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March 2016, Volume 66, Issue 3

Short Communication

Sepsis management: An evidence-based approach

Muhammad Akbar Baig  ( Postgraduate Year IV, Department of Emergency Medicine, Department of Medicine, Aga Khan University Hospital, Karachi, Pakistan. )
Hira Shahzad  ( Section of Pulmonology & Critical Care Services, Department of Medicine, Aga Khan University Hospital, Karachi, Pakistan. )
Bushra Jamil  ( Section of Adult Infectious Diseases, Department of Medicine, Aga Khan University Hospital, Karachi, Pakistan.. )
Erfan Hussain  ( Adult Critical Care Services, Department of Medicine, Aga Khan University Hospital, Karachi, Pakistan. )

Abstract

The Surviving Sepsis Campaign (SSC) guidelines have outlined an early goal directed therapy (EGDT) which demonstrates a standardized approach to ensure prompt and effective management of sepsis. Having said that, there are barriers associated with the application of evidence-based practice, which often lead to an overall poorer adherence to guidelines. Considering the global burden of disease, data from low- to middle-income countries is scarce. Asia is the largest continent but most Asian countries do not have a well-developed healthcare system and compliance rates to resuscitation and management bundles are as low as 7.6% and 3.5%, respectively. Intensive care units are not adequately equipped and financial concerns limit implementation of expensive treatment strategies. Healthcare policy-makers should be notified in order to alleviate financial restrictions and ensure delivery of standard care to septic patients.
Keywords: Sepsis in Asia, Early Goal Directed therapy (EGDT), Sepsis resuscitation bundle, Sepsis management bundle.


For a busy emergency physician/intensivist who deals with the unstable haemodynamics of a septic patient, the early hours of treatment are crucial. The Surviving Sepsis Campaign (SSC)guidelines have outlined an early goal directed therapy (EGDT) which demonstrates a standardized approach to ensure prompt and effective management of sepsis.1 In the wake of recent evidence provided by the Protocol-based Care for Early Septic Shock (ProCESS),the Australasian Resuscitation in Sepsis Evaluation (ARISE), and the Protocolised Management in Sepsis (ProMIse) trials challenging the usefulness of EGDT, the SSC guidelines committee is currently revising its policies.2-4 However, the importance of efficient management during the first six hours of presentation has been reinstated. Compliance with SSC performance bundles has been previously associated with a 25% relative risk reduction in mortality rate, as well as shortened ICU and hospital stays.5 Having said that, there are barriers associated with the application of evidence-based practice, which often lead to an overall poorer adherence to guidelines.
Considering the global burden of disease, data from low- to middle-income countries is scarce. Sepsis from these regions is likely to have an etiological spectrum which is different from that of industrialized nations. Given that 60-80% of deaths in these countries may be attributed to sepsis, there is a vital need to address this burden.6 Asia is the largest continent but most Asian countries do not have a well-developed healthcare system. The MOSAICS study was a multi-national survey comprising intensive care units (ICUs) from Asian countries, and represented the first effort made in order to extricate regional compliance with SSC bundles.7 The compliance rates to resuscitation and management bundles were found to be 7.6% and 3.5%, respectively. It was also observed that higher income countries, institutions with academic affiliations, and surgical ICUs were more likely to be compliant with these bundles.7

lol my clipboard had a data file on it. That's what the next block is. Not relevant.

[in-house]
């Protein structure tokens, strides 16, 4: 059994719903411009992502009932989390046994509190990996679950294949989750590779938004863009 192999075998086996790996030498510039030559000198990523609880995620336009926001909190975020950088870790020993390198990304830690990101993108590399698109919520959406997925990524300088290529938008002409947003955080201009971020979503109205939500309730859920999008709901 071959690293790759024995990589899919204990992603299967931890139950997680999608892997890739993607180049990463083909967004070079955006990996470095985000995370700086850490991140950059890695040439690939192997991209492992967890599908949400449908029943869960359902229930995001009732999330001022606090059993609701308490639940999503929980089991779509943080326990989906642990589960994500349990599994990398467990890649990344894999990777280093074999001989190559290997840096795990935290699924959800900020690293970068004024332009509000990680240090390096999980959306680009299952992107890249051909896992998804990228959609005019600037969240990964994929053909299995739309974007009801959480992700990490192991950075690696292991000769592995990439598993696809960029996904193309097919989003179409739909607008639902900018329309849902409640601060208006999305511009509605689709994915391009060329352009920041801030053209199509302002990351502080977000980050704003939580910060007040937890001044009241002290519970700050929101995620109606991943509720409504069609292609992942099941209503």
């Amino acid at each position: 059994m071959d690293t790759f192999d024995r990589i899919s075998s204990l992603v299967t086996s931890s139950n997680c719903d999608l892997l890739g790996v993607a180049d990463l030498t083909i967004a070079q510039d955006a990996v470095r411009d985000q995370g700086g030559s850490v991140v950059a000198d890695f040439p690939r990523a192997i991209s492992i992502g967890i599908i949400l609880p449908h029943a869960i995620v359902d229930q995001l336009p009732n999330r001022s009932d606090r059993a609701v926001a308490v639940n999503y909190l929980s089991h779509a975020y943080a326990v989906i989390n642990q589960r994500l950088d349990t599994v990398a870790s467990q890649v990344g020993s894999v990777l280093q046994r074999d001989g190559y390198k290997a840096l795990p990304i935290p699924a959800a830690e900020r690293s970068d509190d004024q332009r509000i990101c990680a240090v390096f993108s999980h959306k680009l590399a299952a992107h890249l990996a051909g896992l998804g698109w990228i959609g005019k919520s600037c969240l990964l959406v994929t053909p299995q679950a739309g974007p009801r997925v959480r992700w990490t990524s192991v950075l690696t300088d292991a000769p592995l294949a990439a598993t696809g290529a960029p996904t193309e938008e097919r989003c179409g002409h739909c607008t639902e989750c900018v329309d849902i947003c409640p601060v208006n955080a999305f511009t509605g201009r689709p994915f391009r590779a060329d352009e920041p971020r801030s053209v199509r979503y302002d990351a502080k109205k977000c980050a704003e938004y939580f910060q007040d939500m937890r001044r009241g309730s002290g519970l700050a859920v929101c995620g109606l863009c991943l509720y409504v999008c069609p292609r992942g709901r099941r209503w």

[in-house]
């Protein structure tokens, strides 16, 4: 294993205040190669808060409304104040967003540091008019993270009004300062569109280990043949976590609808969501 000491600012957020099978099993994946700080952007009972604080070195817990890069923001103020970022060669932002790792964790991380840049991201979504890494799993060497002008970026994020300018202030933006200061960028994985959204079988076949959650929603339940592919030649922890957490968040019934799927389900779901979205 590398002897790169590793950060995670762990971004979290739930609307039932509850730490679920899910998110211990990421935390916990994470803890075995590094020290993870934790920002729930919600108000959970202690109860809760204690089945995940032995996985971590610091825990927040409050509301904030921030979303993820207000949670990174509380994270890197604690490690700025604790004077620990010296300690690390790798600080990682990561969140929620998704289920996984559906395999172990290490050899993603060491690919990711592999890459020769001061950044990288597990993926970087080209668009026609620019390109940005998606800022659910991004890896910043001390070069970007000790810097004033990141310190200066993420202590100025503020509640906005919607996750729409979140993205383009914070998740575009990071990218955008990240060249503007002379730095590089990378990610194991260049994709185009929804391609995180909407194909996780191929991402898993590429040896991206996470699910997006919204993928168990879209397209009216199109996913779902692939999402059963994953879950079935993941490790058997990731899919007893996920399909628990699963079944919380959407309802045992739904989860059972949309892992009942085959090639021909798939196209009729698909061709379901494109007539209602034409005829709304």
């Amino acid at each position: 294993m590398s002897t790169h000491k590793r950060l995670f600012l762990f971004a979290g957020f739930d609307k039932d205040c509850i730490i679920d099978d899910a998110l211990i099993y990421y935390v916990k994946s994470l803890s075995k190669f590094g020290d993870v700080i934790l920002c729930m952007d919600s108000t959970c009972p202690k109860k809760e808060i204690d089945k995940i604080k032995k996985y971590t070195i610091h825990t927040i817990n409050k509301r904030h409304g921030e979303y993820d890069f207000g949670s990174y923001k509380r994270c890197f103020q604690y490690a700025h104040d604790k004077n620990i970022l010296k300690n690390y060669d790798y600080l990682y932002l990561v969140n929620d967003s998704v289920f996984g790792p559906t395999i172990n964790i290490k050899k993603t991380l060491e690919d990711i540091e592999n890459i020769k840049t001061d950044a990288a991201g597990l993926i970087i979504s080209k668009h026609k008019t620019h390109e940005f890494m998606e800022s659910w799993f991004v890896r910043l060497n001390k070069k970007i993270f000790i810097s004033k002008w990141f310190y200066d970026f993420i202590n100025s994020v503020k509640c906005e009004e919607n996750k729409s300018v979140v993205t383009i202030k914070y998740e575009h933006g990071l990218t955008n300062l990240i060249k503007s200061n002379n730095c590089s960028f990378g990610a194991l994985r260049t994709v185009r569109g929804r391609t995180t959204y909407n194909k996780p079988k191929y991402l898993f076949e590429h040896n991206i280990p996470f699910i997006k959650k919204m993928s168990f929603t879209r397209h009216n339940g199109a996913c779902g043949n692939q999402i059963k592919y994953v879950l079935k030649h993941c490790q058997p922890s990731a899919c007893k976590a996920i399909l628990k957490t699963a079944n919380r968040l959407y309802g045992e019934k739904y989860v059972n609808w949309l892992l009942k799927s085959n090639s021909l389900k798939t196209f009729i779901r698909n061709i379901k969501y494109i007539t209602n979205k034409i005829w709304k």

In their efforts to examine the impact of implementing these sepsis bundles in Asian countries, the \\\'Asia network to regulate sepsis care\\\' (ATLAS) investigators demonstrated that education and quality improvement efforts significantly improved bundle compliance in certain regions of Asia.8 As expected, socioeconomic status and availability of resources played a significant role in shaping the quality of patient care.
National efforts to promote the Surviving Sepsis Campaign guidelines are lacking in most Asian countries. Moreover, ICUs are not adequately equipped and financial concerns limit implementation of expensive treatment strategies.9 Keeping this in mind, the Medical Microbiology and Infectious Disease Society of Pakistan (MMIDSP) recently carved out \\\'The 3-hour bundle\\\' treatment algorithm in order to outline the initial management of sepsis in accordance with previously defined guidelines.10 This is the first of many measures which need to be undertaken in order to improve the outcome of sepsis in the region. Physicians ought to emphasize the need for implementation of existing therapeutic algorithms and healthcare policy-makers should be notified in order to alleviate financial restrictions and ensure delivery of standard care to septic patients.
Conflict of Interest: The authors report no conflict of interest.
Funding: The authors report no source of funding.


References

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8. Na S, Kuan WS, Mahadevan M, Li CH, Shrikhande P, Ray S, et al. Implementation of early goal-directed therapy and the surviving sepsis campaign resuscitation bundle in Asia. Int J Qual Health Care 2012; 24: 452-62.
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